• Set #12, Computational Geometry and Miscellaneous 2

Achievement System of CS3233 (18%)

One star = 1%, most achievements are manual entry:

  1. ***** Active in class: Subjective title for students who participated well during various class activities (answering in-lecture questions, asking/answering questions in real life or in our Discord server, consultations (with Steven/TAs on Mon 4.00-5.15pm), active in Kattis, etc), awarded by Steven/TAs throughout the semester (max claim: 5 times/student).
  2. *** Surprise us: Managed to surprise the teaching staffs by giving a better/more elegant solution/pinpoint bug in lecture, etc anytime during the semester (max claim: 3 times/student).
  3. * High determination: Objective title for students who always diligently solve (AC) problem B of all 10 weekly contests (inclusive of problem B of the Mock contest), be it during contest time or as homework assignment. This achievement will be auto updated by this system at the end of the semester.
  4. * Bookworm: Subjective title for students who diligently study and review CP4 book 1+2 by the end of Week12 (at least 10*1.5% - 0.5% = 14.5% score, i.e., at most one 1.0 with the rest 1.5). This achievement will be manually updated at the end of the semester.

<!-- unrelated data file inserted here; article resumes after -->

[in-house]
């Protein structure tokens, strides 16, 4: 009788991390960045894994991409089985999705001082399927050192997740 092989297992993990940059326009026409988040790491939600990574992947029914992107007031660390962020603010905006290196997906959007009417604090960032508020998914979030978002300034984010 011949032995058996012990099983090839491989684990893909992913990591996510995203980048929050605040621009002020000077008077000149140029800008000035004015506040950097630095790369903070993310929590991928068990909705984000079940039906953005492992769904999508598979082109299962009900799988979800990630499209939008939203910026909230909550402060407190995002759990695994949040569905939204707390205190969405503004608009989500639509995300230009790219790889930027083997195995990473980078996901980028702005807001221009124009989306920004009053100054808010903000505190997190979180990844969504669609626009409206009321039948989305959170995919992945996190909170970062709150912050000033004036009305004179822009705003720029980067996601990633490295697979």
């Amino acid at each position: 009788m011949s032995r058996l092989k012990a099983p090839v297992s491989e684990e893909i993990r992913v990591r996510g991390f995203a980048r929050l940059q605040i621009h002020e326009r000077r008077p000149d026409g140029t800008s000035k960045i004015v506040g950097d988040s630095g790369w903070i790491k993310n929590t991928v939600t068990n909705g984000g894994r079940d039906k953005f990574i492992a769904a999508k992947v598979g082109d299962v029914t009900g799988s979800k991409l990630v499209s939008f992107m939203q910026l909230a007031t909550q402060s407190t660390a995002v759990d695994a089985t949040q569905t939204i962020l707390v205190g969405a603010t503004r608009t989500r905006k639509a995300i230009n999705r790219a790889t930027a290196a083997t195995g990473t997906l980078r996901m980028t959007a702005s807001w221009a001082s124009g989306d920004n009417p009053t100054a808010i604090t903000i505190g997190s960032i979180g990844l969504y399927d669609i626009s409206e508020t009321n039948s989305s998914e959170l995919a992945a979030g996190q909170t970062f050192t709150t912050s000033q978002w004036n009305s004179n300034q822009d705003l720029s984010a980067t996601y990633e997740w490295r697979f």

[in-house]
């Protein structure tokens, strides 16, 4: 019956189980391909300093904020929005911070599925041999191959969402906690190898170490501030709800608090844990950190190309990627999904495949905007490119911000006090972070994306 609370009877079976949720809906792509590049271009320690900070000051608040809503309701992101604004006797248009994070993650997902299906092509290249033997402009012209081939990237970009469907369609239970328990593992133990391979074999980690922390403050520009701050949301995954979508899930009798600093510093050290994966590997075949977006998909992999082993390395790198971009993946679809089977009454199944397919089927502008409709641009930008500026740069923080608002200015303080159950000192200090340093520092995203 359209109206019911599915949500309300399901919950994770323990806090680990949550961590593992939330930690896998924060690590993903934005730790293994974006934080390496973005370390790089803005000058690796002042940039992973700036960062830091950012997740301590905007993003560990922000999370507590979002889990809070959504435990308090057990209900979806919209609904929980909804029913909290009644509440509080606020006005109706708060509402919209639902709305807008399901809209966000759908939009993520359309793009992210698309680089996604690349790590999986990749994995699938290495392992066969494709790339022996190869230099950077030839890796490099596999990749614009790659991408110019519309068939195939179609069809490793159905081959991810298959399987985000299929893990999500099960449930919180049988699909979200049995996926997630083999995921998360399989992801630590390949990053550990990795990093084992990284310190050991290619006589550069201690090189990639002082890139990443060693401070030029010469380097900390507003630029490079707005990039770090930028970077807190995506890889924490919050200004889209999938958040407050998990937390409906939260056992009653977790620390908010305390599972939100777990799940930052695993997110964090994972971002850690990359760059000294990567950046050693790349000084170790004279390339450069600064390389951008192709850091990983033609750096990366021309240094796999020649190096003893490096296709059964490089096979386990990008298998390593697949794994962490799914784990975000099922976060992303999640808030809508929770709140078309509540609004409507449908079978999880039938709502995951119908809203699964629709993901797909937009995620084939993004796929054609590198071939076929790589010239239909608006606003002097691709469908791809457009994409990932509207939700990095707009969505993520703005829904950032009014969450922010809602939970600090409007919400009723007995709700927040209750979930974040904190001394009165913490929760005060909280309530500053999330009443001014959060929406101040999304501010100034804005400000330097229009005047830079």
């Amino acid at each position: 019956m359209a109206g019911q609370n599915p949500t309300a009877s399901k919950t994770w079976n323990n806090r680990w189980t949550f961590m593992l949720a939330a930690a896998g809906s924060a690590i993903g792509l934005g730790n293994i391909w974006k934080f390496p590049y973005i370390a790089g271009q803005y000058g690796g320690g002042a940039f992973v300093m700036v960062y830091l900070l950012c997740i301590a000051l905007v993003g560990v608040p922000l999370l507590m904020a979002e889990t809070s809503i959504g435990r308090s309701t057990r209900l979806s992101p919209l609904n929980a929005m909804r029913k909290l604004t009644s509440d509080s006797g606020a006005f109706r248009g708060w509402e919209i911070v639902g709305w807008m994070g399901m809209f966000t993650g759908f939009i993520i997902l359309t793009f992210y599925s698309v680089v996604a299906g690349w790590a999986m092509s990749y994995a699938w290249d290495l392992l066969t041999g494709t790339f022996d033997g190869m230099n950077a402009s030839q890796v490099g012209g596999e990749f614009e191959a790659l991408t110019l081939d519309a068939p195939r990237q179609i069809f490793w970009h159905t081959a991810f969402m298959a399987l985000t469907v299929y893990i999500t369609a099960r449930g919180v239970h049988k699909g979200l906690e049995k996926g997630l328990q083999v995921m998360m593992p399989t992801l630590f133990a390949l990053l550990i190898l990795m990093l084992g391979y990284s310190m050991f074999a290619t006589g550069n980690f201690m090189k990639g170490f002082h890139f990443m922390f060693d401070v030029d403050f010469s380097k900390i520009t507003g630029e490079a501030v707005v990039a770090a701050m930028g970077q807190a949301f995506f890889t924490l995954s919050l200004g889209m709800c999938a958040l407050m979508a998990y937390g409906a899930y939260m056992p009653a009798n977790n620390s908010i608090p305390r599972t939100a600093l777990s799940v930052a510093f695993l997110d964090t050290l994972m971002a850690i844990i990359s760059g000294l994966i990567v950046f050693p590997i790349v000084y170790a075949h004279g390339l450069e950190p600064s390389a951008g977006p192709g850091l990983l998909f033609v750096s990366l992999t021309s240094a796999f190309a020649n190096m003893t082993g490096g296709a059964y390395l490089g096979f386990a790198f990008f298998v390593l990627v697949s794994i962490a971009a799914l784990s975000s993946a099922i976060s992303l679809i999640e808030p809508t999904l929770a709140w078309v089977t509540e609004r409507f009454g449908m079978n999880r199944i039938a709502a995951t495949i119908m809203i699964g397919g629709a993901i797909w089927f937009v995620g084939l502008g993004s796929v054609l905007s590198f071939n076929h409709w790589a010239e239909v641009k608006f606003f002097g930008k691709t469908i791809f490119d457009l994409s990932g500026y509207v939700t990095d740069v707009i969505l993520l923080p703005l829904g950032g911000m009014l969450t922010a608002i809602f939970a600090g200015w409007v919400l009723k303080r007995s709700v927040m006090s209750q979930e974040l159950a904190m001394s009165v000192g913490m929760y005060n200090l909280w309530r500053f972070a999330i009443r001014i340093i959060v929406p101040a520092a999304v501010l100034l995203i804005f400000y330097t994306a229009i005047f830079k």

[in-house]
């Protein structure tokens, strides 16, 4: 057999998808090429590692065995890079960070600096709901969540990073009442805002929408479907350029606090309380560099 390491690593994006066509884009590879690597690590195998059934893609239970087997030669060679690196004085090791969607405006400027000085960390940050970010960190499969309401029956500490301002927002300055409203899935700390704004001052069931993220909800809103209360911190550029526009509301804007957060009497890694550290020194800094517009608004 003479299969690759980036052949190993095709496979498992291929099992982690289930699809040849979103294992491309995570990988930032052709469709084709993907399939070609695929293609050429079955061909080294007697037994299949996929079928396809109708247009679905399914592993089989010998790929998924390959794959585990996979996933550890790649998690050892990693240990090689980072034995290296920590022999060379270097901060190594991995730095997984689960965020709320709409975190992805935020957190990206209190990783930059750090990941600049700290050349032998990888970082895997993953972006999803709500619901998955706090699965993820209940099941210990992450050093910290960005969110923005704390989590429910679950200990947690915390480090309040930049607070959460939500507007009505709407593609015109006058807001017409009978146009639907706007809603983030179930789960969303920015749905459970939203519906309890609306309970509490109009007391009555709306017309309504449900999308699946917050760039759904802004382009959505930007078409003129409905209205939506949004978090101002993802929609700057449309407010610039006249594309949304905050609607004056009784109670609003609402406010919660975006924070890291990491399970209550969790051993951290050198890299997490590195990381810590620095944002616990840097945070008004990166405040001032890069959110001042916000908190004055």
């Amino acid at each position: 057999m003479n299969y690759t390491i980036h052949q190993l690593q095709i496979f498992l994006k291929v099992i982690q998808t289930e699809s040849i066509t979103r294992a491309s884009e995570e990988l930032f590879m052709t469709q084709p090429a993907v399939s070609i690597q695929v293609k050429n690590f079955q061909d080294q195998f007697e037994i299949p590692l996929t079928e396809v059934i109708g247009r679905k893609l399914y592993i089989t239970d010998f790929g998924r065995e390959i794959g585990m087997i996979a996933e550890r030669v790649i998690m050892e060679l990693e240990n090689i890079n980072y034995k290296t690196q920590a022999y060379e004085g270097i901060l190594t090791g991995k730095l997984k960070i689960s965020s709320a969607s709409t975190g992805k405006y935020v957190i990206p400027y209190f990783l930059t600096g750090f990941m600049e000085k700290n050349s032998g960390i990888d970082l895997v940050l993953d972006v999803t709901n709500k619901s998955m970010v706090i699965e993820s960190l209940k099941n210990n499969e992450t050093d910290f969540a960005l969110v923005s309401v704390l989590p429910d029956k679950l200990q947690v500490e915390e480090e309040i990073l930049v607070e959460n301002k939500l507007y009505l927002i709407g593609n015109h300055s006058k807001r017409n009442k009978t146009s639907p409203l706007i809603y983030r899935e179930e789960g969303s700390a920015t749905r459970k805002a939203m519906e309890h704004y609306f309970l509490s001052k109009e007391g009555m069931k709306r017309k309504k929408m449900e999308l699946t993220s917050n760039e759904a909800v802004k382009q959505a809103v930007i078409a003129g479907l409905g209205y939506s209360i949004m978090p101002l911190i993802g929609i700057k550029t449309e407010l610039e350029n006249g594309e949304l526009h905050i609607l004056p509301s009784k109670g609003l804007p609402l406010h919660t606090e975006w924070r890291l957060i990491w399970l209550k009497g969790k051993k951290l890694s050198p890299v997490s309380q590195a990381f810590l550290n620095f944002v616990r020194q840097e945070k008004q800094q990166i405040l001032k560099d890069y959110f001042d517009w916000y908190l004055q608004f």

5. **** Kattis apprentice: Obtaining ≥ 5000 Kattis points (4% — it is not impossible, e.g., matthewng — hidden, marc-phua — hidden, and bayweiheng))/100 (3% — appear at ranklist page — there are ~17 NUS staff/students here)/200 (2%)/400 (1%) of Kattis ranklist by Sat, 07 May 2022, 23:59 (this achievement will NOT be updated instantly as this will keep changing every week).
  6. **** CodeForces Specialist: Given to student who also join CodeForces contests and attain rating of at least 2400 (Red color) (4%)/2100 (Orange color) (3%)/1900 (Violet color) (2%)/1600 (Blue color) (1%) by Sat, 07 May 2022, 23:59 (this achievement will NOT be updated instantly as this will keep changing every week).